Martin Ochaya considers baptizing “ 300 to 400 children, three times a year “, but also “adults and even grandmothers”rather from pastoral communities, Mundari, Dinka, Nuer… A discrepancy that the clergyman deciphers in the light of the historical progression of Christianity in his country: “CAmong the Ecuadorians, Christianity is more than 100 years old, while for example among the Nuer, who are the last South Sudanese to have been evangelized, it only dates back to the end of the 1980s. “, he analyzes.

Ancestor worship

In question, the geographical location of these Nilotic peoples, living in the heart of the marshes in the south of the country, which explorers and European missionaries spent a large part of the 19e century trying to cross.

With this relatively recent Christian breakthrough, “South Sudanese easily switch to their ancestral beliefs”, notes Martin Ochaya. He observes it especially during funerals: “People are Christians, but they practice rites drawn from their traditional beliefs. » In the community from which he comes, the Acholi, the children of a deceased, do not have the right to look at the hole dug to bury the dead. They turn their backs on it, cover their eyes and throw a handful of earth backwards, before walking away, without looking back.

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Among the Ma’adi, the burial of a wife can turn into a tragedy: if the husband of the deceased has not fully paid the dowry, his in-laws lock up the body, ” sometimes with the husband », in a room, and only agrees to let the burial take place once the guarantee of payment of the dowry has been obtained.


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The worship of the ancestors, considered as intermediaries between the living and God, is also problematic in the eyes of the Church and tends to disappear with the advance of the Christian faith. Among the Dinka, statues that look like “posts”, sometimes decorated with a rope and carved with simple motifs, are used to consult the ancestors during rites.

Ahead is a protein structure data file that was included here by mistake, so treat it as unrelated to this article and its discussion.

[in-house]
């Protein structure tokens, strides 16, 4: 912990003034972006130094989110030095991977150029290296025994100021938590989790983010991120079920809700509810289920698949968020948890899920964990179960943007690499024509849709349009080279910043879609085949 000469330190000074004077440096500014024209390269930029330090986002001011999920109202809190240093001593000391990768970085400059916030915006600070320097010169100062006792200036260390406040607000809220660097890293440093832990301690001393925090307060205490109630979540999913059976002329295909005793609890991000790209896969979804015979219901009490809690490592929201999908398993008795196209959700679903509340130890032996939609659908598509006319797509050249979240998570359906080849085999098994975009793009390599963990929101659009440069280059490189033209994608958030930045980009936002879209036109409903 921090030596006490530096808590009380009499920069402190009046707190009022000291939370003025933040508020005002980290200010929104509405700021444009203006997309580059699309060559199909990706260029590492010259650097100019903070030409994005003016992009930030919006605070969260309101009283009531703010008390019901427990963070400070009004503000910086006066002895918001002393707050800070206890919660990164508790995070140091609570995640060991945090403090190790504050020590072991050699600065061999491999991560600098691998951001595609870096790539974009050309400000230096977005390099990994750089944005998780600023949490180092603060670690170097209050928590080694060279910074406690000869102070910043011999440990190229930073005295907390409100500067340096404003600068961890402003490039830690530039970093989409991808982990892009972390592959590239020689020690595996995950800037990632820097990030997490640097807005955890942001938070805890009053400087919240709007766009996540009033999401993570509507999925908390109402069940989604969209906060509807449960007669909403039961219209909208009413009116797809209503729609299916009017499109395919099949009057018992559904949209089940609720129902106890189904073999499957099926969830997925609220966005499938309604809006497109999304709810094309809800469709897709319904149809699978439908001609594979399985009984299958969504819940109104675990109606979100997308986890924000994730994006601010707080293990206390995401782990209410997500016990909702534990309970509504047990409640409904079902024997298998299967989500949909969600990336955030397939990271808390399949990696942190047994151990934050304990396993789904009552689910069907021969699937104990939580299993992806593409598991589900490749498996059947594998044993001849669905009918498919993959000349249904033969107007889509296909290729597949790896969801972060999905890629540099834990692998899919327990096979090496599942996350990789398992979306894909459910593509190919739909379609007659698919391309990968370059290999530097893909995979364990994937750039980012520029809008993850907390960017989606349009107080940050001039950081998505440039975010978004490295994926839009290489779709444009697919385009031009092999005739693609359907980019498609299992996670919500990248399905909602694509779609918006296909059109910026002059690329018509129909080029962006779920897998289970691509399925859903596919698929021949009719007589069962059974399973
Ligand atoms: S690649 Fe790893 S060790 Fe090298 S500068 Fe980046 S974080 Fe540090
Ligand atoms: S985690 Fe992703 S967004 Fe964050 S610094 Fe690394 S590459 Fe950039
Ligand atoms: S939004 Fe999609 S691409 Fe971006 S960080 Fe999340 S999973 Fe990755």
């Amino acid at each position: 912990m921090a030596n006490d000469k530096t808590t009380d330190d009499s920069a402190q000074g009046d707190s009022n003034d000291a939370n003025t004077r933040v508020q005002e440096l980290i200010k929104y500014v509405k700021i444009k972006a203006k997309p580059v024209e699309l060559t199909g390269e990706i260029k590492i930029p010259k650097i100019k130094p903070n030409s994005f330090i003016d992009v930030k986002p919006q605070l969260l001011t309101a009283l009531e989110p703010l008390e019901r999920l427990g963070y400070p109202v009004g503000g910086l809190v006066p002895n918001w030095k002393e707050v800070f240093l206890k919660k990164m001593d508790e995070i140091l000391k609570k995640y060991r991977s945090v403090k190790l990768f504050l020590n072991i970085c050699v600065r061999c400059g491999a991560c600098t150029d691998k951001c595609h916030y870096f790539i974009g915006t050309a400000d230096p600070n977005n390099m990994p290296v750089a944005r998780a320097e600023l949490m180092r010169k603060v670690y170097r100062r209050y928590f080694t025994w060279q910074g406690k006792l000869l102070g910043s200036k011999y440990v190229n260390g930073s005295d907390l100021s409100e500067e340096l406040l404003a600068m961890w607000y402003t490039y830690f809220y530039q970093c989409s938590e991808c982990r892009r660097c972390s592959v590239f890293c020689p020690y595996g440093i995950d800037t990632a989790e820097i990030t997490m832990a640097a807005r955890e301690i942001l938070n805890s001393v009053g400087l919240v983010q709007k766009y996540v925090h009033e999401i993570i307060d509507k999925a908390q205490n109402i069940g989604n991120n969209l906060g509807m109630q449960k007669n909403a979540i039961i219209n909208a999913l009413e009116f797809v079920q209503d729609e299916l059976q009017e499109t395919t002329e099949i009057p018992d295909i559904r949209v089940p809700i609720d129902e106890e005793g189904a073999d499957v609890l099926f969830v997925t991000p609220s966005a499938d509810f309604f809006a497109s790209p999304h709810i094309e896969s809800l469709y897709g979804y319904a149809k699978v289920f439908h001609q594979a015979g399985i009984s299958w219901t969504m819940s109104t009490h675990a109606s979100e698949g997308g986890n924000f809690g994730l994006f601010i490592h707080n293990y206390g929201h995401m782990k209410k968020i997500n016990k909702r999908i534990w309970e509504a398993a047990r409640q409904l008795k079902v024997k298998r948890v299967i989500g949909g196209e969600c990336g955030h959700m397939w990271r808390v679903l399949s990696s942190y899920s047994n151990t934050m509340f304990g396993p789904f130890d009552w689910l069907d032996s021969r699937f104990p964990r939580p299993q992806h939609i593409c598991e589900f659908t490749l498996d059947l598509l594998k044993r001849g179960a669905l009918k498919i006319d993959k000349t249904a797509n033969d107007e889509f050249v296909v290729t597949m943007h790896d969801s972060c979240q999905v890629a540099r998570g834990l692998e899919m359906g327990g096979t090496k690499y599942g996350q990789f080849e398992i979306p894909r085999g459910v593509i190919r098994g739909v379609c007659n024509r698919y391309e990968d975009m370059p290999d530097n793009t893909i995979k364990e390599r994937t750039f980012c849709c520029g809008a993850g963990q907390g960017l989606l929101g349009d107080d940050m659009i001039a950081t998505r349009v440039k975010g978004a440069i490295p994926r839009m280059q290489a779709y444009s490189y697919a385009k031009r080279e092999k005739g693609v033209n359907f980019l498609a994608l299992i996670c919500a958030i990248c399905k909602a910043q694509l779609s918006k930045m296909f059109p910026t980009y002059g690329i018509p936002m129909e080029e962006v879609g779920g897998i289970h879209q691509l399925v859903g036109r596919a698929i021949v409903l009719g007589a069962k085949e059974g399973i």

Use of witchcraft

In other communities, “people pour a little of their beer on the ground before they start drinking, or even throw on the ground the first products of an agricultural harvest”, and this, in order to satisfy the ancestors, whose wrath inspires real fear. “Today we are simply holding a prayer to celebrate a successful harvest,” he explains.

Managing to discourage the desire for revenge on the part of the clan of a murdered young man – another tradition deeply rooted in South Sudan – was one of the highlights of his career as a priest. ” I didn’t immediately talk about forgiveness, that would have been insultingexplains Martin Ochaya. I simply said that violence would not bring the dead back and the family should not make themselves sick with bitterness and resentment. » A message similar to the one he addresses to those who come to confess their recourse to witchcraft, ” a dangerously expanding practice in Juba he worries.